To start withdrawing money from an RESP the subscriber must first contact the RESP promoter. They will verify proof of enrollment before issuing the Education Assistance Payments (EAPs). They will also provide a list of pre-approved expenses that the payments can be used. They may also ask for receipts on purchases.

RESP promoters are responsible for administering EAPs under the Income Tax Act and determining what is considered a reasonable education expense. Most RESP promoters will provide guidelines of what is considered a reasonable expense before the RESP account is created. Subscribers should look into these guidelines when deciding on their RESP account promoter.

RESP withdrawal limits

If the beneficiary is enrolled full-time in post-secondary studies, Education Assistance Payments are limited to $5,000 in the first 13 weeks of enrollment. After this period, any amount is available for withdrawal as long as the beneficiary stays enrolled in their studies.

If the beneficiary is enrolled part-time in post-secondary studies EAP is limited to $2,500 for every 13-week period of enrollment.

Good to know

Did you know that full and part-time students can continue to receive payments for up to six months after finishing their educational program?

Who can contribute to an RESP?

Anyone can contribute to a beneficiary RESP account provided they have the beneficiary’s SIN. This can include friends, family and even employers of the subscriber. An employer can contribute to a beneficiary if the subscriber is an employee. The contribution would be deducted from payroll providing there is a contract between the employee, employer and RESP provider.

What is the maximum RESP contribution per year?

There is no RESP annual maximum contribution. However, there is a lifetime contribution of $50,000 per beneficiary. It is also beneficial to contribute $2,500 per year for up to 15 years to collect the full amount of RESP Canadian government matching through the CESG as a full lump sum in one year will only receive $500 to $600 in grant assistance.

How much does the government contribute to RESP?

Through the CESG, or Canada Education Savings Grant, the government will match a portion of contributions per year and a maximum amount over the lifetime of the account. This amount is based on contributions made and the family income and RESP matching is designed to incentivize families to contribute a certain amount per year to receive the maximum RESP Government of Canada matching amount.

Canada Education Savings Grant Summary chart

Family income 2021$50,197 or lessBetween $50,198 and $100,392More than $100,393
First $500 RESP contribution
20%=$10010% = $50Not eligible
Maximum CESG on the first $2,500
20%=$50020% = $50020% = $500
Maximum yearly based on income and contributions
Lifetime Maximum CESG
CESG and RESP contributions

How long can you contribute to an RESP?

Subscribers can contribute to an RESP account for up to 31 years and the account will remain open for a maximum of 35 years. However, the CESG will only contribute to the account until the beneficiary turns 18. This means that subscribers can continue to contribute after the beneficiary turns 18 if they plan on attending post-secondary school later.

How to check the RESP contribution room?

With a maximum RESP contribution of $50,000, it can be difficult to keep track of your remaining available contribution amount or RESP contribution room. To check this number contact Employment and Social Development Canada ESDC at 1-888-276-3624 between 8:00 am and 5:00 pm ET, Monday through Friday.

What happens to an RESP if is not used?

There are several options in the event an RESP is not used.

  • Subscribers can leave the RESP open for up to 36 years giving the beneficiary the option of continuing their education at a later date if they so choose. This also protects the money from taxes until a decision is made.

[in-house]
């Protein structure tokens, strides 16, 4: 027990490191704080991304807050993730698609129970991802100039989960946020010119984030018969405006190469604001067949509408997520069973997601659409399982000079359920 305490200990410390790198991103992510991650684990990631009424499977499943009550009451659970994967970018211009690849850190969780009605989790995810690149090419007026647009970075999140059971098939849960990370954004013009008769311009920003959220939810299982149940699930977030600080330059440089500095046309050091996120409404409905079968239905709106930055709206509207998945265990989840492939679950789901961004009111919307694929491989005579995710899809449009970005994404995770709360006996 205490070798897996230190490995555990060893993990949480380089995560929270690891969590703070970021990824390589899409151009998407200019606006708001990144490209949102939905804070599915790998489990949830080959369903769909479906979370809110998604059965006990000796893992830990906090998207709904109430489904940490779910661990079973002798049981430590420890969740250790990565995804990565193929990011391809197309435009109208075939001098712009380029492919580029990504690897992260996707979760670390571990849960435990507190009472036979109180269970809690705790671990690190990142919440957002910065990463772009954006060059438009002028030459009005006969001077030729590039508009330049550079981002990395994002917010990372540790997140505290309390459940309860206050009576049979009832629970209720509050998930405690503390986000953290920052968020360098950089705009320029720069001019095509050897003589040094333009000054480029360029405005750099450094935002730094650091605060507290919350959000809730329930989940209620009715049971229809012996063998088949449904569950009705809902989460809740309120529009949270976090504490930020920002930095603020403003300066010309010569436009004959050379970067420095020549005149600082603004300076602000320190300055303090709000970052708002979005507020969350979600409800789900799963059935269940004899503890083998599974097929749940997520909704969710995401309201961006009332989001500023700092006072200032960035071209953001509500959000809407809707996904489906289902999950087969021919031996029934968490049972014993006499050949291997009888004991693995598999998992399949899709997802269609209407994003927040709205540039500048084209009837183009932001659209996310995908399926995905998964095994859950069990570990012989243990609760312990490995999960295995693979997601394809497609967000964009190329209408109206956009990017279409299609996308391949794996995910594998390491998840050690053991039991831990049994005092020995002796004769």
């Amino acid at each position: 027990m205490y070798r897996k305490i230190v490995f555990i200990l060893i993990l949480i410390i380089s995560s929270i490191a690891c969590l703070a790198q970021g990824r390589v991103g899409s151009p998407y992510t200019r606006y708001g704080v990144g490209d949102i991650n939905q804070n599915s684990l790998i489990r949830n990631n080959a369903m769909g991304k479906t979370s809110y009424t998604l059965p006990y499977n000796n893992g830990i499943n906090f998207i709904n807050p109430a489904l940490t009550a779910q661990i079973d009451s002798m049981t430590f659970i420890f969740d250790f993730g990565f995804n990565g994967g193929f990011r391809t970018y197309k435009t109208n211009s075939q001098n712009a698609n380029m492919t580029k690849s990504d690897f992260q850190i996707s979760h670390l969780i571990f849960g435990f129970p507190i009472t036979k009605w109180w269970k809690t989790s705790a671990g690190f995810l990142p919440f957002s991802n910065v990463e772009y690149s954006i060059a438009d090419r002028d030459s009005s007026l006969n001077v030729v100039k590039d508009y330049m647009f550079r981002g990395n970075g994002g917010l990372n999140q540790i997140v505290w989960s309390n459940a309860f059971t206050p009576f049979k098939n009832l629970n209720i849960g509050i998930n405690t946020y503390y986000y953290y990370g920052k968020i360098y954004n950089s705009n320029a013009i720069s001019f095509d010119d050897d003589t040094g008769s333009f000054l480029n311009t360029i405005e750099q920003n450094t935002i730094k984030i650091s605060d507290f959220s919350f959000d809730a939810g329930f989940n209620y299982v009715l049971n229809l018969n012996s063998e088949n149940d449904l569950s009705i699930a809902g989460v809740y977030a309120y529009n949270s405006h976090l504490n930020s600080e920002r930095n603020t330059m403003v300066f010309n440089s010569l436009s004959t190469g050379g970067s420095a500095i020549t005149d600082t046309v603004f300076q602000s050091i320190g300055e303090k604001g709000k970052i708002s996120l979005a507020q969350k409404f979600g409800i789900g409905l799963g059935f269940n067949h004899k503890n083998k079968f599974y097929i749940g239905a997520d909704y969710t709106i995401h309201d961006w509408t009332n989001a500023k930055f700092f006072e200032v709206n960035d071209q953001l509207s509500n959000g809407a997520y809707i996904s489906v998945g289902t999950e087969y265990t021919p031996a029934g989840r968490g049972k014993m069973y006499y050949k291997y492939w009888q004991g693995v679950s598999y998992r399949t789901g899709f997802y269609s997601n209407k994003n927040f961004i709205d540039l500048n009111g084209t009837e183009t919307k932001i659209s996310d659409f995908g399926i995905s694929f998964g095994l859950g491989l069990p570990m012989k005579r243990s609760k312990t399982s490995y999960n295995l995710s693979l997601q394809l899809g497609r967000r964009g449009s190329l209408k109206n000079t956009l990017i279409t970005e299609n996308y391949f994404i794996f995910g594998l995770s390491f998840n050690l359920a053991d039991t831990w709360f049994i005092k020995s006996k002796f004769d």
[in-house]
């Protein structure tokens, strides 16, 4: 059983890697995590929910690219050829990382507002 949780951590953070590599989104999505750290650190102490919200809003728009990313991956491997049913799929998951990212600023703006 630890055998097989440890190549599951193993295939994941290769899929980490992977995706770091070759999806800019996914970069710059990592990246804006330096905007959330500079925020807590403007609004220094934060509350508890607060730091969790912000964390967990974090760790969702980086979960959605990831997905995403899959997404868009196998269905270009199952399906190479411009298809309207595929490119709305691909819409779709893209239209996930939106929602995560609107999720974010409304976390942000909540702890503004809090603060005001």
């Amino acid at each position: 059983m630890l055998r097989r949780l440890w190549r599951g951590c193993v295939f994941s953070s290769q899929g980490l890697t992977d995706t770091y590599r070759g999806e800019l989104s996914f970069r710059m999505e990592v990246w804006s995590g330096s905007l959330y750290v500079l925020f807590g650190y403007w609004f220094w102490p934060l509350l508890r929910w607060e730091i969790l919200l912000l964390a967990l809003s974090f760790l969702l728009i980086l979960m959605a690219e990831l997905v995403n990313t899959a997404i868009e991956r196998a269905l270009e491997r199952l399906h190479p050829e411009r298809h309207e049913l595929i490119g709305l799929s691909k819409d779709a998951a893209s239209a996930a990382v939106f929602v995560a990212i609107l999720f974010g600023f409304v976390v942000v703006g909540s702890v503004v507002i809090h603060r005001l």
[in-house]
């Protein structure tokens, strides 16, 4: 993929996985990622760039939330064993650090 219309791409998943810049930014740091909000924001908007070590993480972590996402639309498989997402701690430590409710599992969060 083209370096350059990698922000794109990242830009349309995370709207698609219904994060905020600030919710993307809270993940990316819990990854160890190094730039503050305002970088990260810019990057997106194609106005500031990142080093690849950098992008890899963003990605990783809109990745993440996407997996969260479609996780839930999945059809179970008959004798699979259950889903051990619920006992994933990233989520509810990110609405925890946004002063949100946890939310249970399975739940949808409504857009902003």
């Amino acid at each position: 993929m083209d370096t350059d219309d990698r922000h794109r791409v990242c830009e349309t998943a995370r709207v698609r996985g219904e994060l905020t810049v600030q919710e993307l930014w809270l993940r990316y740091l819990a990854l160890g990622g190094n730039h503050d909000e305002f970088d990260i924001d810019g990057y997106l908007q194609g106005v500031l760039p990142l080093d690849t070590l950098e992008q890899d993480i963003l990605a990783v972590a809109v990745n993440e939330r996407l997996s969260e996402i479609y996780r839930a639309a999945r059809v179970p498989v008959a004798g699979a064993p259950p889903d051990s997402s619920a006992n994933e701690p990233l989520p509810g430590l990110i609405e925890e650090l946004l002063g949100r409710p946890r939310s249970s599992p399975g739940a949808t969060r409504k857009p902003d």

• Subscribers can choose to replace the beneficiary. If it is an individual plan, the subscriber can name a new beneficiary. If it is a family plan you can use the sum of the plan to pay for a different beneficiary’s education. That beneficiary is still limited to the $7,200 maximum RESP grant. If it is a group plan the promoter must be contacted to find out if the plan can be transferred to a beneficiary without paying a fee.
  • Subscribers can transfer the RESP to their RRSP tax-free if certain qualifications are met. The RESP must have been open for at least 10 years, all beneficiaries must be 21 or older and not continuing their education, and the subscriber has room to add the funds to their RRSP.
  • The beneficiary can transfer the RESP into a Registered Disability Savings Plan or RDSP if certain qualifications are met. Both accounts must be under the same beneficiary, the beneficiary has a mental impairment that prevents post-secondary education, the RESP has been open at least 10 years, and the beneficiary must be at least 21 years old.
  • The subscriber can also close the RESP account and return all contributions to themselves tax-free. In this case, all grants and bonds provided by the government will be returned as the money is no longer being used for post-secondary education. If the account has been open for 10 years, the beneficiaries are at least 21 years old and are not currently continuing post-secondary education the subscriber can keep any investment earnings made in the RESP account.

These options may depend on the RESP account type and terms agreed upon with the promoter. Subscribers should ask what their options are if their RESP is not used before making the RESP account.

What tax rules apply to an RESP?

RESPs are designed to limit the taxation on contributions while the money is in the RESP account. Allowing the full use of contributions by beneficiaries.

  • Any growth of invested contributions will be tax-free while in the RESP account.
  • A common question is are RESP contributions tax-deductible? Unfortunately, subscribers can not get tax deductions for contributions as it is not a donation.
  • The money that contribution investments earn will not be taxed until withdrawn.
  • When money is withdrawn by beneficiaries as EAPs it is taxed as income. Since this may be the only source of income for the beneficiary it will most likely be tax-free.
  • If the money is returned to the subscriber it is tax-free.

Watch out!

Taxes are a complicated subject that can change greatly from one person to another. Always speak with a tax professional or financial advisor.

What is EAP in RESP?

An Educational Assistance Payment or EAP is the amount paid to a beneficiary of an RESP account. This money can only be used to help pay for the cost of post-secondary education. These costs can be with living expenses, travel, materials and student fees associated with enrollment.

Have some remaining questions about RESPs? A financial advisor can help you sort them out.

Start saving for your children's education fund today

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Alexandre Desoutter

Alexandre Desoutter has been working as editor-in-chief and head of press relations at HelloSafe since June 2020. A graduate of Sciences Po Grenoble, he worked as a journalist for several years in French media, and continues to collaborate as a as a contributor to several publications.